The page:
The comments on this article sink it to an even lower level with gems such as "Funny how women have no problem with a man spending half is salary on a diamond ring... yet feminists can't be asked to show the same kind of commitment" and "I have always thought that any woman who thought taking her husband's name was a problem, was a misandric pig. Show some commitment to the marriage or don't get married at all."

I was trying to think of any romance novel that covered the post-nuptial naming issue, but drawing a blank. I guess it falls under prosaic but alienating issues most writers just prefer to leave ambiguous (like circumcised versus natural or do heroines carry condoms).

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Poll Results

Sunday, May 16, 2010

THIS WEEK: The epublisher I have bought the most romance/erotica ebooks from in the last year is:

LAST WEEK: literary agency refering clients to their own wholly owned epublisher is:

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Win for Team M/M

Friday, May 14, 2010

[via failbook]

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The Online Puritans: Are Nipples the New Gay?

Wednesday, May 12, 2010

Almost every major online vendor or online bank has caused difficulty for the purveyor of erotica (and genres lumped into the same general category).  We had Amazon removing sales ranks from gay fiction and non-fiction (a.k.a. amazonfail).  Paypal has a spotty history when it comes to erotic, nude of gay material and Google checkout has similar policies.

The most recent... um, "front" on the battle to define what is decent or appropriate online seems to be the female nipple.  Facebook outlawed the nipple, drawing ire from breast-feeding advocates.  And now Steve Jobs has declared the iPad a nipple free zone.

The German press were astounded and the entire app for major newsmag Stern was taken down because it included a gallery of erotic photos, and Apple staff added pixelation to the sexy gals in the pdf edition of their magazine.  Now, I am not a huge fan of page-three-style girls but this is like the guy at the newstand covering their naughty bits with magic marker before selling them.  A bit presumptuous, no?

"Today they censor nipples, tomorrow it's editorial content," said a spokeswoman at Bild. Because Europeans take the right to bare boobies seriously--and I think they are right to do so.

I would make two points here. The first is that apps and e-magazines are not on the open internet--they are selected and downloaded by adult people for their personal use, just like print magazines. So when you have a proprietary format and device seizing enormous market share, banishing anything deemed adult is a very intrusive form of social engineering.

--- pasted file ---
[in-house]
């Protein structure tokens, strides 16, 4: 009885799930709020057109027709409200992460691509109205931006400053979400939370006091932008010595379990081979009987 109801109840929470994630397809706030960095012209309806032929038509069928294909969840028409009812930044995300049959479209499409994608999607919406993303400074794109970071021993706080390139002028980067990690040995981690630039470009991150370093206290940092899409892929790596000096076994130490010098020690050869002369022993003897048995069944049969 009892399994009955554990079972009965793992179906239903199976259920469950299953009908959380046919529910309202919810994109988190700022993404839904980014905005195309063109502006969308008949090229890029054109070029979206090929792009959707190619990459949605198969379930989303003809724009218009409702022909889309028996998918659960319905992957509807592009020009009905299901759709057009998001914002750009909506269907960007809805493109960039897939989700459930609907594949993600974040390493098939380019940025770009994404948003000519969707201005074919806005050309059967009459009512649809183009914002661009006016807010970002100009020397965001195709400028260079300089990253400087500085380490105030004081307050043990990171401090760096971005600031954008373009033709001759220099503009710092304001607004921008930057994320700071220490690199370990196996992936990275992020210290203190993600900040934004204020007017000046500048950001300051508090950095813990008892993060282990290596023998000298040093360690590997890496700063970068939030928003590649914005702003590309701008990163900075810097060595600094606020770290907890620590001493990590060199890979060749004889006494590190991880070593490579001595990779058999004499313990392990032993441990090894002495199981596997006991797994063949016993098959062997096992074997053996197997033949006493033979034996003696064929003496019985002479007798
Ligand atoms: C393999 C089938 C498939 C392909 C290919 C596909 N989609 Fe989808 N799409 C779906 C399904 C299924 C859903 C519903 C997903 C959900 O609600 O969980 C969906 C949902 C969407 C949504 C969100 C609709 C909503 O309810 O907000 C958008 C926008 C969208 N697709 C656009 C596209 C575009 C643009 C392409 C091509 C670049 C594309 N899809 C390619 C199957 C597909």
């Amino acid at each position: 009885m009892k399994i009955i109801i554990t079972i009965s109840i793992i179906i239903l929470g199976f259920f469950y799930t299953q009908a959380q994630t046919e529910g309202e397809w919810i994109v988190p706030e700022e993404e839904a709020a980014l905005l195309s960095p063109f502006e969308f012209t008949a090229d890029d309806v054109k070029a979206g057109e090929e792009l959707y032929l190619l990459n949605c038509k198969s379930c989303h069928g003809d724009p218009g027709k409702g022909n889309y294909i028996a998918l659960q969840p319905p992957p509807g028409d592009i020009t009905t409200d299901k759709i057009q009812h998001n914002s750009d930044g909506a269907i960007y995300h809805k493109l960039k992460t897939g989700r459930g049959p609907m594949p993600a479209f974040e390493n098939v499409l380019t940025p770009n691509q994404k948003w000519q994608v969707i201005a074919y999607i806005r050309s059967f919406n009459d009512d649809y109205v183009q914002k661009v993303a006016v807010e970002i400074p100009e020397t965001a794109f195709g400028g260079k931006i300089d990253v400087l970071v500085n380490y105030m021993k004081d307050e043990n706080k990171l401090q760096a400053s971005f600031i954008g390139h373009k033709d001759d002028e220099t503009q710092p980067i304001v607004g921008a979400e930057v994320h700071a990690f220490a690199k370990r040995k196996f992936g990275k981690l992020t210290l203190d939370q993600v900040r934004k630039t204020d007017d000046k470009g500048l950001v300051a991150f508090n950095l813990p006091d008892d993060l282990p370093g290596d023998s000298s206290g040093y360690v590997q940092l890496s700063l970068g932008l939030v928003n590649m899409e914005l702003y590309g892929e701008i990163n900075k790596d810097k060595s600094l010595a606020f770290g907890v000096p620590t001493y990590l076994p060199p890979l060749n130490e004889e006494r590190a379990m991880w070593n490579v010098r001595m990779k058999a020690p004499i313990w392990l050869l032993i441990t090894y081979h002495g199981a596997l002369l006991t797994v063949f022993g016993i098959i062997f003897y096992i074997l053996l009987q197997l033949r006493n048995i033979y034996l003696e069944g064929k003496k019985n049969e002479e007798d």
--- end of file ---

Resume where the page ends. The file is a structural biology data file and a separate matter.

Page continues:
The second point is that a nipple is not sex. A nipple is a nipple. I may not want to see a pair next to the daily weather report but readers of the Stern do, and that's their choice. Conflating nudity with sex is the same as conflating gayness with sex. It is a kind of moral policing that is implicitly judgemental and insulting to a publication's creators and consumers.  It says 'people like them' should be ashamed for sullying iPads gleaming white online premises.

And if the Apple Empire they are willing to take on a magazine with the profile and circulation of Stern, small erotic romance epublishers haven't got a chance.

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Is Romance Fiction ready for a Real Cougar?

Monday, May 10, 2010

With all the sexual liberation going on we are starting to see more 'older woman/younger man' fiction. But are we really going 'all the way'?

Many stories seem cougar-lite at best with a single digit age difference, kind of like calling a size 14 heroine 'BBW'. And, as I have previously mentioned, the women on the covers of Ellora's cave's cougar line look laughably youthful (IMHO cougar doesn't start 'til forty, although urban dictionary suggests 35 and Wikipedia agrees.... and those men don't exactly look like twinks either.)

And the reaction of commenters to Kick-Ass actor Aaron Johnson (19) and pregnant fiance direct Sam Taylor Wood (43) suggest that age-squick is still out there, although anti-sexism is valiantly trying to counteract it.  Especially telling is that notion that being a cougar is only okay if you are ridiculously hot.

When it comes to meaningless sex it seems a young hunk is fine to bed, but a wedding or parenting step-kids or motherhood or still being around when the gal hits 60 still seems a bit much for a mainstream readership, unless the age difference is essentially trivial.  But if this is true, where is the HEA?  Can anyone recommend a true cougar romance novel with a heroine over 40 or an age gap of at least 15 years?

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Agents just wanna be publishers? [Diversion Books]

Friday, May 07, 2010

First we had Lori Perkins blurring the lines by referring authors she or others at her agency represented to an epublisher she co-owned. Now the Waxman Literary Agency is apparently starting their own epublisher (Diversion Books) which is releasing books written by their clients. Diversion Books opened quietly this March and is unrelated to the existing Diversion Press.